(RNN) - No matter how you judge success, there can be no denying that the 2012 Olympics in London were one.
Team USA ran away with the medal count, led by its contingent of women, who not only made up the majority of the team, but also won a majority of the medals.
Missy Franklin was stellar in her debut, Rebecca Soni set two world records, Katie Ledecky proved age is just a number, the women's gymnastics team racked up a ton of hardware, Kayla Harrison won the first American gold medal in Judo, American women outperformed their male counterparts on the track, Misty May-Treanor and Kerri Walsh Jennings earned their third gold medal in beach volleyball, Kim Rhode became the first American woman to win gold in five consecutive Olympics and the women's basketball team followed suit.
Even McKayla Maroney has to be impressed.
The 16-year-old Maroney made history in quite another way. She made the gymnastics team because of her specialty on the vault, and only competed in that event the entire Olympics. She was all but guaranteed a gold medal in the event.
She was so guaranteed, in fact, that when she landed on her backside rather than her feet on her second vault in the event finals, no one could recall the last time she'd ever made such a mistake. Her first vault was good enough to raise her average to second place, but her disinterested expression after receiving the silver medal has gained her far more fame than a gold medal would have anyway.
Case in point, Maroney used her vault skills in the team competition to power the team to a gold medal, but what she is more remembered for is the viral internet meme of her being unimpressed with everything, including the Apollo 11 moon landing, the World War II flag raising over Iwo Jima, Moses parting the Red Sea, the McRib, Paul Ryan's selection as Mitt Romney's running mate (she can't vote anyway), the destruction of the Death Star, Queen Elizabeth II, the birth of Jesus, the opening ceremony from the 2008 Beijing Olympics and, in a bit of comic irony, the final vault by Kerri Strug on an injured leg that clinched the gold medal for the women's gymnastics team in 1996.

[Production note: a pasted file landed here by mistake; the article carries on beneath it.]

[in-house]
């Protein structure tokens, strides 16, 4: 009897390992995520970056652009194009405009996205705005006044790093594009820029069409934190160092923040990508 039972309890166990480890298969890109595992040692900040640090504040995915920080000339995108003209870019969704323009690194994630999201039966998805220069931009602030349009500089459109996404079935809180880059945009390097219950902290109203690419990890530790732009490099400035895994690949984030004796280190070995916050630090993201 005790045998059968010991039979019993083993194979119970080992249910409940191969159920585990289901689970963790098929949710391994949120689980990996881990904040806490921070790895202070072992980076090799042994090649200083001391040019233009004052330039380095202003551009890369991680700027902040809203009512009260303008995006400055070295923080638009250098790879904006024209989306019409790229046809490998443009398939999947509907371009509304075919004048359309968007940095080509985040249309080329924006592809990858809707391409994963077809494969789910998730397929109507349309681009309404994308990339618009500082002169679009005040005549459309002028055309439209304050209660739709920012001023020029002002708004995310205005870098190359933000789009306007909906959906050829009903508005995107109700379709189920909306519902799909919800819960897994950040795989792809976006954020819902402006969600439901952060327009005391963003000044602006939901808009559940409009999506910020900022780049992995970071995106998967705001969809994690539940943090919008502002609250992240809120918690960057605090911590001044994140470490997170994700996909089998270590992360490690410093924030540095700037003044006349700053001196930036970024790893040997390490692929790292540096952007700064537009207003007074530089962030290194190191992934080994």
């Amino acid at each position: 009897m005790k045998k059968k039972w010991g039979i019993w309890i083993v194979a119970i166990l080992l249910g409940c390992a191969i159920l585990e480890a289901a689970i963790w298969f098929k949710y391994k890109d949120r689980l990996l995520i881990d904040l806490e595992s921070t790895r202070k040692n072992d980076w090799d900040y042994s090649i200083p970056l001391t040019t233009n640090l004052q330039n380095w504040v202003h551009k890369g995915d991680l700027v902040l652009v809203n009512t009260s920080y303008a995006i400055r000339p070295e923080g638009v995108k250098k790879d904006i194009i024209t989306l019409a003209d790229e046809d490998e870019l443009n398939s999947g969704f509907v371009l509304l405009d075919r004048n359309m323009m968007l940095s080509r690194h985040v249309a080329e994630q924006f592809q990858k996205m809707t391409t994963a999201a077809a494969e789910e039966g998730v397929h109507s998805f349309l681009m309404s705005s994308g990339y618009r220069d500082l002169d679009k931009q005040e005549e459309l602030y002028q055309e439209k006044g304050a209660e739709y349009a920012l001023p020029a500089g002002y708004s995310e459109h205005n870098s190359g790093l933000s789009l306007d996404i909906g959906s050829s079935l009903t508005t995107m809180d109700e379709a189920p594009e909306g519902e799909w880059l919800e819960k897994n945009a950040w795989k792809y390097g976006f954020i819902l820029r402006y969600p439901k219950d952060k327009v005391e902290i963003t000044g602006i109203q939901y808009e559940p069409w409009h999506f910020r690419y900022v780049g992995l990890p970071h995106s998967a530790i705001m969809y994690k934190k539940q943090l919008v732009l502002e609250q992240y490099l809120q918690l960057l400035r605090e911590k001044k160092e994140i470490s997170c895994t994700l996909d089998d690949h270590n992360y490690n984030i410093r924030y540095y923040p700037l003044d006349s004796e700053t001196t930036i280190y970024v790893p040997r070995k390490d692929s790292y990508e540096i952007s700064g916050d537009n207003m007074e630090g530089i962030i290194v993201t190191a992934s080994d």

That last one is understandable, though, because newborns are rarely impressed with anything.
The only thing truly disappointing for Team USA was the men's gymnastics team, though Maroney seemed to have no opinion on that one. She was, though, unimpressed with Michael Phelps, and is undoubtedly the only person to feel that way.
Phelps wrapped up his career by clinching the all-time medal count in impressive fashion. He had almost quit swimming and only trained about half as much as he normally would have and yet was still the best swimmer, American or otherwise. Had Phelps not been there, Ryan Lochte would have surely been the star, but he was no match for the swim legend. Lochte did beat Phelps in their first race, but that came early in the Games and was overshadowed by Phelps' later dominance and Lochte's mother's comments that he likes one-night stands.
The race Lochte won over Phelps – the 400-meter individual medley – was one Phelps swore he was done with after Beijing, much like he swears he's not competing in Rio de Janeiro in 2016. Only time will tell if he breaks that promise.
Rest assured, NBC hopes he does (more on that in a minute).
Phelps was the biggest story of the first week, but Usain Bolt was the biggest story of the second. He became the first man to win the 100-meter dash and 200-meter dash in consecutive Olympics.
That drew allegations of illegal drug use from American sprinting legend Carl Lewis, who until this year was the only man to win the 100-meter dash consecutively (technically, he only won it once in 1984, but he was awarded a gold medal in 1988 after Ben Johnson had it stripped following a drug violation). Lewis accused all of Jamaica of illegal drug use.
Jamaica's track team won gold and silver in the men's 100-meter; gold, silver and bronze in the men's 200-meter; gold in the men's 4x100 relay; gold and bronze in the women's 100-meter; silver in the women's 200-meter; and silver in the women's 4x100 relay, one spot behind the U.S., who set a world record. All other individual medals in sprinting were won by Americans.
So, it was a pretty eventful two weeks, especially due to this being the first Games following the rise of Twitter and all the positive and negative things that come with that.